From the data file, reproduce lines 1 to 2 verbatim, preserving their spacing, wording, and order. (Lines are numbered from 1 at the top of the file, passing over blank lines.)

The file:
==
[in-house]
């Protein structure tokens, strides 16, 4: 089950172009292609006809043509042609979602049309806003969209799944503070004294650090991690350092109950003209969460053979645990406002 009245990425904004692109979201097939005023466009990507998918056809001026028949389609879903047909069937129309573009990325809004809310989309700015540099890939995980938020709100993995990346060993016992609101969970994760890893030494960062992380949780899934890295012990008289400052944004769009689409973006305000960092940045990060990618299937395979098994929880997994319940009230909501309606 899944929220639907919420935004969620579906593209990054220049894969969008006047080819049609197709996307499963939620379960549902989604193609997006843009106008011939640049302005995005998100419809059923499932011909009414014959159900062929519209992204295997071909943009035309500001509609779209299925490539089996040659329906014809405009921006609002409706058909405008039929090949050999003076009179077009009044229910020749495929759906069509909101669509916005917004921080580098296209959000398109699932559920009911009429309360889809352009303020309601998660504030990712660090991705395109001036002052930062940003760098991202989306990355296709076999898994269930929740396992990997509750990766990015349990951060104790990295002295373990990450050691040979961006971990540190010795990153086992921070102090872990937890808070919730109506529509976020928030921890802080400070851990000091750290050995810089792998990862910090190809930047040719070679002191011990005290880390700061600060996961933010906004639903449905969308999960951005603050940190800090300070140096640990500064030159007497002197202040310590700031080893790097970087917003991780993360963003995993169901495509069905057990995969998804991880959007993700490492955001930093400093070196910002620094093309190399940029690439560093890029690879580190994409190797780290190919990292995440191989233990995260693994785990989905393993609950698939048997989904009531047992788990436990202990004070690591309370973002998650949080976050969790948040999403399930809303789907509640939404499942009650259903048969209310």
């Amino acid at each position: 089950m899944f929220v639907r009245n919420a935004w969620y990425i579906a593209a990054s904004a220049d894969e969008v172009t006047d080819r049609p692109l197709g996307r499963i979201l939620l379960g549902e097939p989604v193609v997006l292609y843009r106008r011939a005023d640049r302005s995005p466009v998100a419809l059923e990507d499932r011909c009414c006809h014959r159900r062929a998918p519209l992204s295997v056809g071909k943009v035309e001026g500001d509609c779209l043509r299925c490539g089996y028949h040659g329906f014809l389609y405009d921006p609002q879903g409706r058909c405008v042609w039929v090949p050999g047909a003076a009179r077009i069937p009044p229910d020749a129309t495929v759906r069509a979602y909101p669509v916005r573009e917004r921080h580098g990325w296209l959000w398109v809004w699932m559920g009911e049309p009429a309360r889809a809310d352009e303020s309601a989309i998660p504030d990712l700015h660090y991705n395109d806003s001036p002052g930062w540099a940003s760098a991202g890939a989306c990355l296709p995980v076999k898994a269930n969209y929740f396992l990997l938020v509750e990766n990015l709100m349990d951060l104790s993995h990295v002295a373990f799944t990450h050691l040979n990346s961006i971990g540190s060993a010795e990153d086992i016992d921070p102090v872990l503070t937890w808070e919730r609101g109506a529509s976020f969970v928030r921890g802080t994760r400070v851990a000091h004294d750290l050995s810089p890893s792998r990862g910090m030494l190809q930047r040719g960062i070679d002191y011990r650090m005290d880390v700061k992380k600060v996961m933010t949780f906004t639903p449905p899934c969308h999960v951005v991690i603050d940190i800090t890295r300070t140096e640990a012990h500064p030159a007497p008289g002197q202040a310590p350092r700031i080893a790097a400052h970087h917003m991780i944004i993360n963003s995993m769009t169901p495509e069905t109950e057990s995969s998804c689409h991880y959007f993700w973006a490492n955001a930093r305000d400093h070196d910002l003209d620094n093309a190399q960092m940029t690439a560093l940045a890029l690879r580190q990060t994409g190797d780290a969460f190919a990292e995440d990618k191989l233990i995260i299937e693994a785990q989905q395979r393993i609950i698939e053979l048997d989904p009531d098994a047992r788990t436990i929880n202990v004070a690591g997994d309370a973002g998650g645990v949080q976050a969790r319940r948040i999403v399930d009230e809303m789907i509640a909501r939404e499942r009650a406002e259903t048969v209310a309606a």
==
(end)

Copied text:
[in-house]
């Protein structure tokens, strides 16, 4: 089950172009292609006809043509042609979602049309806003969209799944503070004294650090991690350092109950003209969460053979645990406002 009245990425904004692109979201097939005023466009990507998918056809001026028949389609879903047909069937129309573009990325809004809310989309700015540099890939995980938020709100993995990346060993016992609101969970994760890893030494960062992380949780899934890295012990008289400052944004769009689409973006305000960092940045990060990618299937395979098994929880997994319940009230909501309606 899944929220639907919420935004969620579906593209990054220049894969969008006047080819049609197709996307499963939620379960549902989604193609997006843009106008011939640049302005995005998100419809059923499932011909009414014959159900062929519209992204295997071909943009035309500001509609779209299925490539089996040659329906014809405009921006609002409706058909405008039929090949050999003076009179077009009044229910020749495929759906069509909101669509916005917004921080580098296209959000398109699932559920009911009429309360889809352009303020309601998660504030990712660090991705395109001036002052930062940003760098991202989306990355296709076999898994269930929740396992990997509750990766990015349990951060104790990295002295373990990450050691040979961006971990540190010795990153086992921070102090872990937890808070919730109506529509976020928030921890802080400070851990000091750290050995810089792998990862910090190809930047040719070679002191011990005290880390700061600060996961933010906004639903449905969308999960951005603050940190800090300070140096640990500064030159007497002197202040310590700031080893790097970087917003991780993360963003995993169901495509069905057990995969998804991880959007993700490492955001930093400093070196910002620094093309190399940029690439560093890029690879580190994409190797780290190919990292995440191989233990995260693994785990989905393993609950698939048997989904009531047992788990436990202990004070690591309370973002998650949080976050969790948040999403399930809303789907509640939404499942009650259903048969209310």